Kepler and the Star of Bethlehem

In December 2020 there was a rare astronomical event at the winter solstice: a great conjunction. A conjunction occurs whenever two astronomical objects appear close together in the sky. A great conjunction is a conjunction of the planets Saturn and Jupiter, the slowest-moving planets visible to the naked eye.

A great conjunction occurs every twenty years, but a great conjunction at Christmas occurs much less frequently, and this great conjunction was notable for Saturn and Jupiter coming especially close together and for its predicted visibility. Media coverage emphasised the rarity of the event — Sky at Night called it ‘more than just a once-in-a-lifetime opportunity’. But some journalists also found an irresistible connection between great conjunctions and the Christmas story. The early modern astronomer Johannes Kepler (1571-1630), they claimed, had argued that the Star of Bethlehem heralding the birth of Jesus Christ might itself have been a conjunction of planets.

Asked by one media organisation to comment on this story, I requested a little time to look into it. I’m glad that I did. The idea that Kepler might have ‘explained’ the Star of Bethlehem as a great conjunction wasn’t at all implausible — early modern science and early modern religion were intimately intertwined, and Kepler’s astronomical studies were particularly strongly informed by his beliefs. But it also seemed a little odd to me that the work in which Kepler supposedly made this claim treated a nova, or new star, which appeared in the skies in 1604. Why wouldn’t Kepler have argued that the star of Bethlehem was a nova, an even rarer event than a great conjunction? A nova, after all, was a star, whereas a great conjunction could only be mistaken for one by a less-than-competent astronomer.

As any historian would, I went back to the source: Kepler’s De nova stella, published in Prague in 1606. I also did a quick literature search, and found two relevant articles. The first of these, published in 1977, explored the hypothesis that the star of Bethlehem was in fact a nova, and rejected the idea — which its authors again attributed to Kepler — that it might have been a conjunction. But the second article I found, which had been published in 1937, confirmed my own reading of Kepler’s De nova stella. Kepler had himself suggested that the star of Bethlehem was a nova, not a conjunction, although he did think that novae and conjunctions were causally connected, and therefore supposed that a conjunction had preceded the nova. This second article also studied the origins of the story, tracing the misinterpretation of Kepler’s views back to an early nineteenth-century text. The claim that Kepler had suggested that the star of Bethlehem was a conjunction was, in short, just a persistent historical myth.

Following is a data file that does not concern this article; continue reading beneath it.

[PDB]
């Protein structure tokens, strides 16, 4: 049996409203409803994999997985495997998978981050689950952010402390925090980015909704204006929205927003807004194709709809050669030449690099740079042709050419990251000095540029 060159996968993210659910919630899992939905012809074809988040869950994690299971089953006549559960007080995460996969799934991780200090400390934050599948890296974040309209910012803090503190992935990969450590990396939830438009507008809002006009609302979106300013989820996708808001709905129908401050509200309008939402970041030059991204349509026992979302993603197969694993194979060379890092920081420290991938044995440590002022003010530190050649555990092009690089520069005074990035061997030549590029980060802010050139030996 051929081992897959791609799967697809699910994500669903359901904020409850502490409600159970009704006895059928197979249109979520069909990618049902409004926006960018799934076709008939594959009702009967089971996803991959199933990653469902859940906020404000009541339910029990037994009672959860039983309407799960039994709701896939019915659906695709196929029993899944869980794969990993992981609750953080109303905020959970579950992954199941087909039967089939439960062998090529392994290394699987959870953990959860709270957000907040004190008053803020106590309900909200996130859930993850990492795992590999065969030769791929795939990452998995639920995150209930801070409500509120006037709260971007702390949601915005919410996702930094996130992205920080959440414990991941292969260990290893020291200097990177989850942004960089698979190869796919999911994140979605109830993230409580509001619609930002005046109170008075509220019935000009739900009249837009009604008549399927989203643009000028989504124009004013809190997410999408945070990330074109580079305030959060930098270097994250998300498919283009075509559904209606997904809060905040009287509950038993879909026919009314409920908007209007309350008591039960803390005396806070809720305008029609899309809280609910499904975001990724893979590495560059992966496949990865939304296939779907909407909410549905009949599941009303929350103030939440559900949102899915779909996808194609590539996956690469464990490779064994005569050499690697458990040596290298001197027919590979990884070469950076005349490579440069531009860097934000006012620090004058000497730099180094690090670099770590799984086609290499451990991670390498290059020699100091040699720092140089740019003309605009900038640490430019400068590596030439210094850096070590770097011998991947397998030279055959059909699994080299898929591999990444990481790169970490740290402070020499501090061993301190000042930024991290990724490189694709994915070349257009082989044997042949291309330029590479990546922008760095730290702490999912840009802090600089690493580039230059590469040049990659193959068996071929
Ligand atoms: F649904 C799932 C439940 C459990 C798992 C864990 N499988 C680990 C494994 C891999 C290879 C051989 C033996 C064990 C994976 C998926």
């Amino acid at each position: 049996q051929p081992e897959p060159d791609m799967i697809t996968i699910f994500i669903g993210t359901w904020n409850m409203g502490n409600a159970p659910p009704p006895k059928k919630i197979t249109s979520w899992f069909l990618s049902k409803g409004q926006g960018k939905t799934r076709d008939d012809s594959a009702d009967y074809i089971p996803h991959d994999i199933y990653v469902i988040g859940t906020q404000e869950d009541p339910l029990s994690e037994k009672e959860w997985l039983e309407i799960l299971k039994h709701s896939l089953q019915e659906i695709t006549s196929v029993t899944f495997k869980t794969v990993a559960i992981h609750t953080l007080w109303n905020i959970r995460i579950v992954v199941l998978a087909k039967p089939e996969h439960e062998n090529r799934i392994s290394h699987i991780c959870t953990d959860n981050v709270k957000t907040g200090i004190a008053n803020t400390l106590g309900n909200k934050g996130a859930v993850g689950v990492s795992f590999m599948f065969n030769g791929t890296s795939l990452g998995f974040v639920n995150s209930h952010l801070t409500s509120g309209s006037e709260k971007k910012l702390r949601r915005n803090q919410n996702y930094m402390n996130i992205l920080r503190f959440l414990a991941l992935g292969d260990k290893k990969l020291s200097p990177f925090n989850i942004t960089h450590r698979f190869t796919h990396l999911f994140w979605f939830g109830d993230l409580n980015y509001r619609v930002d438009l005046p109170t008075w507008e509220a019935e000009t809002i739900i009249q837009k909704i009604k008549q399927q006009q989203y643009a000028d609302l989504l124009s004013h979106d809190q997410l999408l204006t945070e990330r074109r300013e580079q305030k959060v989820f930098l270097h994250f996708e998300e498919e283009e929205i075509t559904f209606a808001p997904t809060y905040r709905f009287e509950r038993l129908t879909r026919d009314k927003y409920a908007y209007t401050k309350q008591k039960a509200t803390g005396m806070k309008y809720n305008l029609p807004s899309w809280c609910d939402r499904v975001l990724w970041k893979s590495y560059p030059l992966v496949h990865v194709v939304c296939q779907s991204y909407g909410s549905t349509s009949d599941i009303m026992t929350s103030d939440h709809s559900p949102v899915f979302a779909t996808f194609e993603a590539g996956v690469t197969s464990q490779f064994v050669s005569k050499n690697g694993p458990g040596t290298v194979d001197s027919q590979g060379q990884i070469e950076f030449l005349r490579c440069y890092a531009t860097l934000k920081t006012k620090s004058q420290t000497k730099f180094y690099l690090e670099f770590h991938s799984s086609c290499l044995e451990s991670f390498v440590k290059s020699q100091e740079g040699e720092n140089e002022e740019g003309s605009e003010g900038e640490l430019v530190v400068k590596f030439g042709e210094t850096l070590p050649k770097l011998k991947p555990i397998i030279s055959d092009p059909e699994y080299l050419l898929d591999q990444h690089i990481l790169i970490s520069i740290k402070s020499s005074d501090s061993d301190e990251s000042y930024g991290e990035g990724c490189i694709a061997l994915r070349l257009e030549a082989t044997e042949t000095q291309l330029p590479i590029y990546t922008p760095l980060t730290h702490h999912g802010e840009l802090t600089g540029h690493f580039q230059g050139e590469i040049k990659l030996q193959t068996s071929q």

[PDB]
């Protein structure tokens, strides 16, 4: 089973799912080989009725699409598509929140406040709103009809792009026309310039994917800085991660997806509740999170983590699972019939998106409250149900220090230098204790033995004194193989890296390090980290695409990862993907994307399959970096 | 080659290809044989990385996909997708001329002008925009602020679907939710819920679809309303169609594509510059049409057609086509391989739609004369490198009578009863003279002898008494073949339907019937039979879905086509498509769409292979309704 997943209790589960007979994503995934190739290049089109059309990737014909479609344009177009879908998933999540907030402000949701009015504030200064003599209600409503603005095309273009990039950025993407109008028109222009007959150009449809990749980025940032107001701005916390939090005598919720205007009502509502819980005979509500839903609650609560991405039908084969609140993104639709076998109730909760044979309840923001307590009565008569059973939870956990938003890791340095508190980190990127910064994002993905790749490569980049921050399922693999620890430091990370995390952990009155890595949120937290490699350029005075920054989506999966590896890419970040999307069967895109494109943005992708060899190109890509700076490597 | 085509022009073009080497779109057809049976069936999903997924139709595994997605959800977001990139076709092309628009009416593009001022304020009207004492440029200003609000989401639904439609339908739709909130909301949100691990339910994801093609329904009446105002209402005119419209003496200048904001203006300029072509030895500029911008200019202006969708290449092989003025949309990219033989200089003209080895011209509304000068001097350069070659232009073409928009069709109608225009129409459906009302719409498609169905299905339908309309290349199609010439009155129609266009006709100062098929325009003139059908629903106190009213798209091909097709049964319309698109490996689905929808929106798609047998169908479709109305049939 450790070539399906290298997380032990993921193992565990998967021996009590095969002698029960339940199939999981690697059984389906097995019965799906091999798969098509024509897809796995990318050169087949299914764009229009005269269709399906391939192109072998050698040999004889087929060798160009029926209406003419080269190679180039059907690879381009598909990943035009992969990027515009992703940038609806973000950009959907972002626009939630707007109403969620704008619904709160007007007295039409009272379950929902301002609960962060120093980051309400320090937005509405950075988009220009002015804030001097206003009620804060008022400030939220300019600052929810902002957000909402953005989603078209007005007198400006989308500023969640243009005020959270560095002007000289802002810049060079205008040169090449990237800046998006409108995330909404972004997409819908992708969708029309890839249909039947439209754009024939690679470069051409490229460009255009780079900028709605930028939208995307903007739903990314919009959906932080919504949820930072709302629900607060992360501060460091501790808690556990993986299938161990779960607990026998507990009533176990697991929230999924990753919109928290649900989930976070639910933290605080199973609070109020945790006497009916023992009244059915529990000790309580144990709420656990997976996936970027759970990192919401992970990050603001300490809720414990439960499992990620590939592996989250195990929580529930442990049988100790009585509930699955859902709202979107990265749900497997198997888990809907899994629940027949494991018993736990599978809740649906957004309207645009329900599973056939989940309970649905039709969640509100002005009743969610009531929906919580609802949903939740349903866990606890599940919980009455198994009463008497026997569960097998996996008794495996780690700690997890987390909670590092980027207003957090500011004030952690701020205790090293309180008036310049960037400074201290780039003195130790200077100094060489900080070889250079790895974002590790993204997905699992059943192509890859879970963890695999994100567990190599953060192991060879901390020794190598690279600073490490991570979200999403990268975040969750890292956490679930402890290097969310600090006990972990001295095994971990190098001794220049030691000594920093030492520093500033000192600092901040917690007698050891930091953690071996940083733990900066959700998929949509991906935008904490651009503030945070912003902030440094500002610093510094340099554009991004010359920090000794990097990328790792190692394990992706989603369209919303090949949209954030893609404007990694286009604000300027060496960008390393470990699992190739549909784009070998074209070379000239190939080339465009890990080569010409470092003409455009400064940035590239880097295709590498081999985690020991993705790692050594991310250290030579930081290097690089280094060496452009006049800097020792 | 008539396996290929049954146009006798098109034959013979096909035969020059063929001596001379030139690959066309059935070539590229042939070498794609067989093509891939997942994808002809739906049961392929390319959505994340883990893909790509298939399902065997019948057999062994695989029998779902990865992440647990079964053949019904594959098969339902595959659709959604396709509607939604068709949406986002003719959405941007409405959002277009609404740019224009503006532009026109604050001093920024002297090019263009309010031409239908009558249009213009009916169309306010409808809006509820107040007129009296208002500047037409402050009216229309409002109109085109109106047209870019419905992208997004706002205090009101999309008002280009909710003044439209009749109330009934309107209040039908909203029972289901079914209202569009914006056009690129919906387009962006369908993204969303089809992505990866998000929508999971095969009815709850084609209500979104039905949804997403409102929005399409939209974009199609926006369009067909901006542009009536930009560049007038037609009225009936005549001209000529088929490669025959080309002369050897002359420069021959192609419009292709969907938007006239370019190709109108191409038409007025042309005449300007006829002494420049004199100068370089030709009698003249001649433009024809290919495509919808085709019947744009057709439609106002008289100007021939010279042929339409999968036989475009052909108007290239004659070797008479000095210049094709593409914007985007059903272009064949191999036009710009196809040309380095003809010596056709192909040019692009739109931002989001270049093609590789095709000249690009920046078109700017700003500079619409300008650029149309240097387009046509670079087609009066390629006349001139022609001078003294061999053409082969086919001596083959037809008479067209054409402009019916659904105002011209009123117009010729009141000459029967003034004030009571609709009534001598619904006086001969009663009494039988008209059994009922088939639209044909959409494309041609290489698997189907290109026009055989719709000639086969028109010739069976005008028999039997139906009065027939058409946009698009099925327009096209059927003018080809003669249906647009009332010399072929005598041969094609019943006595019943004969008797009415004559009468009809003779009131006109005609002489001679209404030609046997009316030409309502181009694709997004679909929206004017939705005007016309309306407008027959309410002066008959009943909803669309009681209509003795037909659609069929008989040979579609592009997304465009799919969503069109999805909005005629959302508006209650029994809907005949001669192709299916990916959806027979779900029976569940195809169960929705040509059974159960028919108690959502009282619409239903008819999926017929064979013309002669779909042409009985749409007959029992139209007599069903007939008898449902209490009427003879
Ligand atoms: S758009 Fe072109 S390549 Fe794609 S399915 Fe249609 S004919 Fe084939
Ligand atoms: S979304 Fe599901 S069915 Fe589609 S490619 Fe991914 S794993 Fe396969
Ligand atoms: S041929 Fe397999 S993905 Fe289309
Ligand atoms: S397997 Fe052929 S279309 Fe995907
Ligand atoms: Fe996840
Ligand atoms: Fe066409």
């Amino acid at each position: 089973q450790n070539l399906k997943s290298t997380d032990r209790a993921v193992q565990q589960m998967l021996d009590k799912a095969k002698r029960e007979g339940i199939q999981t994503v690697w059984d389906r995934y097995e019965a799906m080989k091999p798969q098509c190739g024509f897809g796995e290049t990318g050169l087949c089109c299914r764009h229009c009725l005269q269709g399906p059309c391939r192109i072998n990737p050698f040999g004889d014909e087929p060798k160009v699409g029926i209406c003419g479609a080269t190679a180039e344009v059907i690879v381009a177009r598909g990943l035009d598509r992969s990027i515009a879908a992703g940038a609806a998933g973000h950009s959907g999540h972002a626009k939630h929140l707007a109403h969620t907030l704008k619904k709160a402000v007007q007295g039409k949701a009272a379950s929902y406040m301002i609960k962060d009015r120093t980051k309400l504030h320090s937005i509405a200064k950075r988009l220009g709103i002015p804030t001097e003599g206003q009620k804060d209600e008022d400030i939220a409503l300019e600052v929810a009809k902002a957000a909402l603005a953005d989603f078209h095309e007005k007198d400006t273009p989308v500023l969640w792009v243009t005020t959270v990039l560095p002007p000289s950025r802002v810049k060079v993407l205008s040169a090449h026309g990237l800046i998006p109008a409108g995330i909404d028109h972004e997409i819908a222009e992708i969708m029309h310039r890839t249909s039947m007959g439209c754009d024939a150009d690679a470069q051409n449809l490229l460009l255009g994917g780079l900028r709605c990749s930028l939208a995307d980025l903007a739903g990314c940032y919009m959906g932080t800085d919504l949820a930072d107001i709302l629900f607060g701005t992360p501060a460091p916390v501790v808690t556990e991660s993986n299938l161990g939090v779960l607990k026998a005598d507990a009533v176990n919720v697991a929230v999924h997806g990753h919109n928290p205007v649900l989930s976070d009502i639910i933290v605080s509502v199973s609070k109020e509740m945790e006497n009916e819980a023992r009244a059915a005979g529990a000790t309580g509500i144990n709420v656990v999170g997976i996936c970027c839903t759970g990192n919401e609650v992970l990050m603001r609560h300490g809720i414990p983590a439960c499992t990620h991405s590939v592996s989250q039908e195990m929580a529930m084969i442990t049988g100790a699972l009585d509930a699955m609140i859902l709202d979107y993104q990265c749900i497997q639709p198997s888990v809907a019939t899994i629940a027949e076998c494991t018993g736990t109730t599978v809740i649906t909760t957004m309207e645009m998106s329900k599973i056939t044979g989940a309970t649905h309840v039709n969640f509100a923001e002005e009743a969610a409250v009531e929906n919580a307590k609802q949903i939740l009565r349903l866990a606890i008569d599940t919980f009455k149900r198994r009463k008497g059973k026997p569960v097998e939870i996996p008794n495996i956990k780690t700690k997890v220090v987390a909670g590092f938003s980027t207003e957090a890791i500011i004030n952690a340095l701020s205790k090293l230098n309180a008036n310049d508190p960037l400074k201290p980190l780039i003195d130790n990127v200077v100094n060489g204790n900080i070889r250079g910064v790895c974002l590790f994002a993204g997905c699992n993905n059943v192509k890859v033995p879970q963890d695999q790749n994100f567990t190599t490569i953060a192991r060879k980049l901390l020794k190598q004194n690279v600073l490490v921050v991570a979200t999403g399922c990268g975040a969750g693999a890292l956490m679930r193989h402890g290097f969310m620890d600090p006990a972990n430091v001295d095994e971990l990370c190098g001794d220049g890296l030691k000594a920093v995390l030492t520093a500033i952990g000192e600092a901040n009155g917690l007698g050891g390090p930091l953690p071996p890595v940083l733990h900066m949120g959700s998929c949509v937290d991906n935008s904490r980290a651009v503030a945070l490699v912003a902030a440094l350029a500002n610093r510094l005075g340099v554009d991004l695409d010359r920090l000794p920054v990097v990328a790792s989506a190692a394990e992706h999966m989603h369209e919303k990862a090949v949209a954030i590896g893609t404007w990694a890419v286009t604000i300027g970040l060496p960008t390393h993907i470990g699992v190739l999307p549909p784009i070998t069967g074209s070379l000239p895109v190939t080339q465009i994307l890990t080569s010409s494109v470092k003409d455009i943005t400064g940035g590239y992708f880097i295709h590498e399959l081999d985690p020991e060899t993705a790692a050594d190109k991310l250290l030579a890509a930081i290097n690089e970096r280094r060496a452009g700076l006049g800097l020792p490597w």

This brief investigation, which took up no more than a few hours of my professional life, prompts several thoughts about historical research and the expertise of the historian. My work was conducted under conditions of lockdown — but I was nevertheless able to access both the primary source I needed and the most relevant articles digitally. That is still something to be grateful for, and not yet a given in historical research. We have not yet digitised everything. Perhaps digitisation explains why I easily found a 1937 article that the authors of the 1977 study had clearly overlooked. But it would be unwise for me or any other historian to be complacent about the advantages of digital access, without also recognising its drawbacks. Already in the sixteenth and seventeenth centuries, in the wake of what is often referred to as the printing revolution, scholars were complaining about ‘information overload’. What was true then is even more the case now. Better access to (some) sources and scholarship can make our life harder, rather than easier, by concealing the most useful resources under vast mountains of material. For this reason, amongst others, an ability to Google is not enough in itself.

I suspect that when I was approached to comment on the story about Kepler and the star of Bethlehem, the presumption was that I already knew the answers to the questions being posed. I didn’t. But I did know how to find them out. Journalists could have done so without my help. Most of them, it’s true, could not have skimmed Kepler’s De nova stella. But they could have used the 1937 article, freely available online, if they had thought to look for it, known how to do so, and been able to recognise its value amongst all the other material purporting to explain Kepler’s theory. Sometimes being an ‘expert’ just means knowing how to do the research.

An engraving from Johannes Kepler’s work on the nova of 1604, De stella nova (Prague, 1606), reproduced from the copy in the Bayerische Staatsbibliothek, Res/4 Feud.12, under a CC-BY-NC-SA 4.0 license. The nova, labelled N, is shown in the right foot of the constellation Ophiucus, the ‘serpent-bearer’.

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